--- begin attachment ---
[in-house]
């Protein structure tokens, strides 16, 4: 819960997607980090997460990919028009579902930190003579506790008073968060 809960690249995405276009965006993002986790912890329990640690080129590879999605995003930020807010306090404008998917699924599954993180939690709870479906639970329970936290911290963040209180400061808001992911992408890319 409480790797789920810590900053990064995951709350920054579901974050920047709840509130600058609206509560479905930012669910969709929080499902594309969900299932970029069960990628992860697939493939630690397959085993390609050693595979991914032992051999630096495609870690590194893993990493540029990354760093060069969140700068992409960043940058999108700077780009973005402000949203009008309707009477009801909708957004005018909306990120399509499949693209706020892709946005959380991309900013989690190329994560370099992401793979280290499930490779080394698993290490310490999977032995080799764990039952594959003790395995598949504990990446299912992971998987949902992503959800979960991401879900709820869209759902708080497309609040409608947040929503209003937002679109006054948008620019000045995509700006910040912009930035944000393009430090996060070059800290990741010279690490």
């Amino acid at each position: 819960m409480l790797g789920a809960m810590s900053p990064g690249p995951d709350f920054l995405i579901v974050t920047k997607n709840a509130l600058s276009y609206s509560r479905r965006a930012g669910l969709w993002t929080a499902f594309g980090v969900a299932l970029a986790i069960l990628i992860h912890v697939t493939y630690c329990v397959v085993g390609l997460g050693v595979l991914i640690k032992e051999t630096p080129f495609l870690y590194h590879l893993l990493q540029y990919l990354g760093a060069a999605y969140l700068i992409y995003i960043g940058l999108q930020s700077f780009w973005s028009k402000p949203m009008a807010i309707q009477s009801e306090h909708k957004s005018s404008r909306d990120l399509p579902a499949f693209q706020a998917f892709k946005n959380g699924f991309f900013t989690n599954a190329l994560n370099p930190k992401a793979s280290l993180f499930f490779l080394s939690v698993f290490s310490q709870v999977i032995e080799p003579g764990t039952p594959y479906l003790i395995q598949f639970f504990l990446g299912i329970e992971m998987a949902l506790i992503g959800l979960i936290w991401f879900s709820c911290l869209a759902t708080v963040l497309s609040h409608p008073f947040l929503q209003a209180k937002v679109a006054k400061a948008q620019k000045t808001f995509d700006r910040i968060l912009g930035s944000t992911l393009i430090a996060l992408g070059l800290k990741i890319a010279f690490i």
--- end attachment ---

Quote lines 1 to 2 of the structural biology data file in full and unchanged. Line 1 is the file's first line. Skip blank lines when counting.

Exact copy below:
[in-house]
């Protein structure tokens, strides 16, 4: 819960997607980090997460990919028009579902930190003579506790008073968060 809960690249995405276009965006993002986790912890329990640690080129590879999605995003930020807010306090404008998917699924599954993180939690709870479906639970329970936290911290963040209180400061808001992911992408890319 409480790797789920810590900053990064995951709350920054579901974050920047709840509130600058609206509560479905930012669910969709929080499902594309969900299932970029069960990628992860697939493939630690397959085993390609050693595979991914032992051999630096495609870690590194893993990493540029990354760093060069969140700068992409960043940058999108700077780009973005402000949203009008309707009477009801909708957004005018909306990120399509499949693209706020892709946005959380991309900013989690190329994560370099992401793979280290499930490779080394698993290490310490999977032995080799764990039952594959003790395995598949504990990446299912992971998987949902992503959800979960991401879900709820869209759902708080497309609040409608947040929503209003937002679109006054948008620019000045995509700006910040912009930035944000393009430090996060070059800290990741010279690490």